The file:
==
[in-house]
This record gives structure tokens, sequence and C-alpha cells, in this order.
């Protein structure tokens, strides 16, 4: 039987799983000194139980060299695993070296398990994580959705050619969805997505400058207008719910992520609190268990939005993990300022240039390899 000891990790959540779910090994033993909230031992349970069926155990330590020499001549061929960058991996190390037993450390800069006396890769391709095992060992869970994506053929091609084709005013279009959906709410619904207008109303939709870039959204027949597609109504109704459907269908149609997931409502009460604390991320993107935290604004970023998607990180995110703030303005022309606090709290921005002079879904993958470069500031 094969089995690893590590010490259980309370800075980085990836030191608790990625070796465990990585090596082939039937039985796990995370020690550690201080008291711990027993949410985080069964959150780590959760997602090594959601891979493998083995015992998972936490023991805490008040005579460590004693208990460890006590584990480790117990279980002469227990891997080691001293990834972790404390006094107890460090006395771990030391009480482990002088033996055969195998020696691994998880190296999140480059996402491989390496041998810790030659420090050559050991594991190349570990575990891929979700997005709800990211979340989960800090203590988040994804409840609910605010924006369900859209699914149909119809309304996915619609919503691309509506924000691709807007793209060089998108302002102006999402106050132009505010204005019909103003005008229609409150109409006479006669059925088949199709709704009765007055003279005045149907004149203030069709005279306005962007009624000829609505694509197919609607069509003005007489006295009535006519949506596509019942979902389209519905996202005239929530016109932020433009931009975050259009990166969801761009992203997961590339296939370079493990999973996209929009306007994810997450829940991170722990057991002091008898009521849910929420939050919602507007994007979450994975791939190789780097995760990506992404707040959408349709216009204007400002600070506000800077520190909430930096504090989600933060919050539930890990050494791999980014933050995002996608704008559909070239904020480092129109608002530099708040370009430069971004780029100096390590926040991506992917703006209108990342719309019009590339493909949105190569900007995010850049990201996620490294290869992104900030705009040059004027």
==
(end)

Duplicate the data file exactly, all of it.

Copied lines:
[in-house]
This record gives structure tokens, sequence and C-alpha cells, in this order.
């Protein structure tokens, strides 16, 4: 039987799983000194139980060299695993070296398990994580959705050619969805997505400058207008719910992520609190268990939005993990300022240039390899 000891990790959540779910090994033993909230031992349970069926155990330590020499001549061929960058991996190390037993450390800069006396890769391709095992060992869970994506053929091609084709005013279009959906709410619904207008109303939709870039959204027949597609109504109704459907269908149609997931409502009460604390991320993107935290604004970023998607990180995110703030303005022309606090709290921005002079879904993958470069500031 094969089995690893590590010490259980309370800075980085990836030191608790990625070796465990990585090596082939039937039985796990995370020690550690201080008291711990027993949410985080069964959150780590959760997602090594959601891979493998083995015992998972936490023991805490008040005579460590004693208990460890006590584990480790117990279980002469227990891997080691001293990834972790404390006094107890460090006395771990030391009480482990002088033996055969195998020696691994998880190296999140480059996402491989390496041998810790030659420090050559050991594991190349570990575990891929979700997005709800990211979340989960800090203590988040994804409840609910605010924006369900859209699914149909119809309304996915619609919503691309509506924000691709807007793209060089998108302002102006999402106050132009505010204005019909103003005008229609409150109409006479006669059925088949199709709704009765007055003279005045149907004149203030069709005279306005962007009624000829609505694509197919609607069509003005007489006295009535006519949506596509019942979902389209519905996202005239929530016109932020433009931009975050259009990166969801761009992203997961590339296939370079493990999973996209929009306007994810997450829940991170722990057991002091008898009521849910929420939050919602507007994007979450994975791939190789780097995760990506992404707040959408349709216009204007400002600070506000800077520190909430930096504090989600933060919050539930890990050494791999980014933050995002996608704008559909070239904020480092129109608002530099708040370009430069971004780029100096390590926040991506992917703006209108990342719309019009590339493909949105190569900007995010850049990201996620490294290869992104900030705009040059004027």